In cry01 mutants, the l-LNv neurons did not show any strong PDP1 cycling before or after the phase shift; therefore, we could not reliably determine any peak (Fig. 6). The same was true for the DN neurons, although the DN1p showed some similarities to the controls (Fig. 7). Prominent PDP1 oscillations were present in the s-LNv, fifth s-LNv, and LNd neurons of cry01 mutants (Fig. 6). In the s-LNv neurons, PDP1 showed a narrower peak than in the controls, but, most importantly, PDP1 cycling did not follow the phase delay of the LD cycle (Fig. 6). In contrast, PDP1 cycling in the fifth s-LNv and LNd of cry01 mutants was reasonably phase shifted as judged from an increase in PDP1 levels. We could not determine unequivocally the phase of the PDP1 peak before the shift, because PDP1 seemed to reach its maximal level at ZT 24, when our time series was stopped. Importantly, PDP1 of the fifth s-LNv and LNd reached its peak levels later in cry01 mutants than in the controls, and this coincided with the late E activity peak of the mutants (Fig. 3), further providing evidence for the proposed role of the E cells in controlling this peak. The response of the molecular clock in the fifth s-LNv and LNd neurons of cry01 mutants to the phase-delayed LD cycles shows that visual system-dependent light input pathways, in addition to CRY, entrain the E cells. The magnitude of the shifts matches the behavioral data that revealed a phase delay of 2 h/d of the E peak in cry01 mutants (Fig. 5B).
When cry expression was rescued in the E cells in mai–gal4/Pdf–gal80>cry;cry01 flies, the wild-type phase of the PDP1 peak (at approximately ZT 18–ZT 21) was restored in the fifth s-LNv and LNd neurons; in addition, these neurons also responded with a phase delay to the shifted LD cycles in a manner very similar to the wild-type neurons (Fig. 6). The increase in PDP1 levels after the phase shift occurred earlier in the rescued flies than in the controls, but the PDP1 peaks were reached at the same time (at approximately ZT 19 to ZT 22) in both fly groups, suggesting that CRY expression in the E cells was sufficient for almost normal phase delays of the E cells. Once again, this corresponds to the delay of E activity shown in the behavioral experiments (Fig. 5B). Interestingly, CRY rescue in the E cells had little effect on PDP1 cycling in the s-LNv (Fig. 6), which did not show any apparent phase delay in response to the LD shift. In addition, there was no effect on PDP1 cycling in the l-LNv (Fig. 6) or DN (Fig. 7). Thus, cry rescue in the E cells increased the speed of the phase shift in the E cells themselves but not in other clock neurons. Nevertheless, we emphasize that there must be crosstalk between the different clock neurons, because the shape and phase of the PDP1 oscillations in s-LNv neurons appeared more normal after CRY rescue in the E cells (Fig. 6).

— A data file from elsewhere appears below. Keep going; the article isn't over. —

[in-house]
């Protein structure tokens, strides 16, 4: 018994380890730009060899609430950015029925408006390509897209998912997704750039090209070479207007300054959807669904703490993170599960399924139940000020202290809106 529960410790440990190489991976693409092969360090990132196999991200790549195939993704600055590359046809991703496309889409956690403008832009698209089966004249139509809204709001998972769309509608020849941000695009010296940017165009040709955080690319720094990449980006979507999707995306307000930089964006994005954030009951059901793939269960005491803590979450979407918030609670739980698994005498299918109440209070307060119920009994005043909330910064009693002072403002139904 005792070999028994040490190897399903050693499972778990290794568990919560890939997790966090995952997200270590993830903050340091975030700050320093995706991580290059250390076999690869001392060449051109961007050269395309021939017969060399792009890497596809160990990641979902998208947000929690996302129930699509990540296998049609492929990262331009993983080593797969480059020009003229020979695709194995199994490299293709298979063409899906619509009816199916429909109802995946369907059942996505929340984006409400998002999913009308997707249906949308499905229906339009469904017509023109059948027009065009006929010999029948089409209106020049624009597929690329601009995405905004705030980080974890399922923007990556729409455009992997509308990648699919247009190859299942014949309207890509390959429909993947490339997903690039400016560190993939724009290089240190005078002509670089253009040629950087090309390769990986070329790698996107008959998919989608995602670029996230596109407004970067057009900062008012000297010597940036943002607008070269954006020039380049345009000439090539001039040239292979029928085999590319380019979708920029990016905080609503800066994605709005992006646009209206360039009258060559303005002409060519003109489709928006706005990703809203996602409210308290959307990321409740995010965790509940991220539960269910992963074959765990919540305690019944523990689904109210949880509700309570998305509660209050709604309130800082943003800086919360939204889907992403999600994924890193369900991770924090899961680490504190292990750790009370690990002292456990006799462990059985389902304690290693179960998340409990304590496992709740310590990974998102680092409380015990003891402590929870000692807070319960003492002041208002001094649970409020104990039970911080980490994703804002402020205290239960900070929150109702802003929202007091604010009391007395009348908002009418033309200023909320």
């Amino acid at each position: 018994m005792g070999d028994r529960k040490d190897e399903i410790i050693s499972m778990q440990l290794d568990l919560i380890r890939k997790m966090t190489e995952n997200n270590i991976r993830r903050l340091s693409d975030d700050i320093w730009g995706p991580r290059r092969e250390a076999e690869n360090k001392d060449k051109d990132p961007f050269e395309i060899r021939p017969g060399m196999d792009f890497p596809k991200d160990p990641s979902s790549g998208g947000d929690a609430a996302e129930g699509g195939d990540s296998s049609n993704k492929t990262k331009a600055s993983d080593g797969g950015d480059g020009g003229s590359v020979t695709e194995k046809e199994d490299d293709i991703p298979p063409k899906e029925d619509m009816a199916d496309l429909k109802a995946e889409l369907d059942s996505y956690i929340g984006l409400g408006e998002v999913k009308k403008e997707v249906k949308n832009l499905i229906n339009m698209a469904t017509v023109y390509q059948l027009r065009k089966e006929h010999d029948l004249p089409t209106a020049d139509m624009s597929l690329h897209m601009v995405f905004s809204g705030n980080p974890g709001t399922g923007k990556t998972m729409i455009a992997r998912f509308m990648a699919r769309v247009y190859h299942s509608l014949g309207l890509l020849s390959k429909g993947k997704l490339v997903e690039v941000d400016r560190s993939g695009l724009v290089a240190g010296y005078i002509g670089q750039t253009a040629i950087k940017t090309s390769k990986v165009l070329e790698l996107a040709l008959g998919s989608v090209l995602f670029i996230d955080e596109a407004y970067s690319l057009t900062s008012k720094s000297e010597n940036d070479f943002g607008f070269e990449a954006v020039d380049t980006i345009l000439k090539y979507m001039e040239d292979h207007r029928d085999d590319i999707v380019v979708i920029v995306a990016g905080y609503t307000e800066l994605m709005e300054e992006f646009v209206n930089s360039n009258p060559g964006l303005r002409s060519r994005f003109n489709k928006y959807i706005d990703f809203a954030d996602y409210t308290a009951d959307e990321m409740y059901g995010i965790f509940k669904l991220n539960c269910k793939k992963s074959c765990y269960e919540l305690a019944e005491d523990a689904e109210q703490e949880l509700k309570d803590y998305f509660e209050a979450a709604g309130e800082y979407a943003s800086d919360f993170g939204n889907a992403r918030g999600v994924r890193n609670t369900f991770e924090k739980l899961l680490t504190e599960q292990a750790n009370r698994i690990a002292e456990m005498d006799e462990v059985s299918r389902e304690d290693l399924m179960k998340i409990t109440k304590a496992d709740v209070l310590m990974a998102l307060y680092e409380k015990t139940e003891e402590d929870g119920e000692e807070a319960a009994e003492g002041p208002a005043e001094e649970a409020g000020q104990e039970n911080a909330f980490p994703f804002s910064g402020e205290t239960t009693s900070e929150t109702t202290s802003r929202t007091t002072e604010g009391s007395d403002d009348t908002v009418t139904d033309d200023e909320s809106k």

The Drosophila circadian clock is extremely light sensitive (Helfrich-Förster et al., 2002; Hirsh et al., 2010). Short-term exposure to a weak light pulse is sufficient for TIM degradation and a large phase shift in activity rhythms (Vinayak et al., 2013). This rapid response of the Drosophila clock to light is attributed to TIM degradation by the CRY-dependent pathway in the clock neurons (Stanewsky et al., 1998; Emery et al., 2000; Busza et al., 2004). In the present study, we demonstrated that the fifth s-LNv and LNd neurons, known as the E cells, play an important role in the CRY-dependent fast light entrainment. In the absence of CRY, molecular cycling in the E cells can respond to an 8 h phase shift of LD, whereas cycling in the M cells (l-LNv and s-LNv neurons) cannot (Fig. 6). Thus, visual input pathways entrain the E cells but not the M cells, at least not during a short period. The rescue of cry in the E cells alone increases the speed of the phase shift of activity rhythms and PDP1 cycling in these cells. Together, both the visual system and CRY initially reset the E cells, enabling extremely sensitive light entrainment in the Drosophila clock.
Circadian network for light entrainment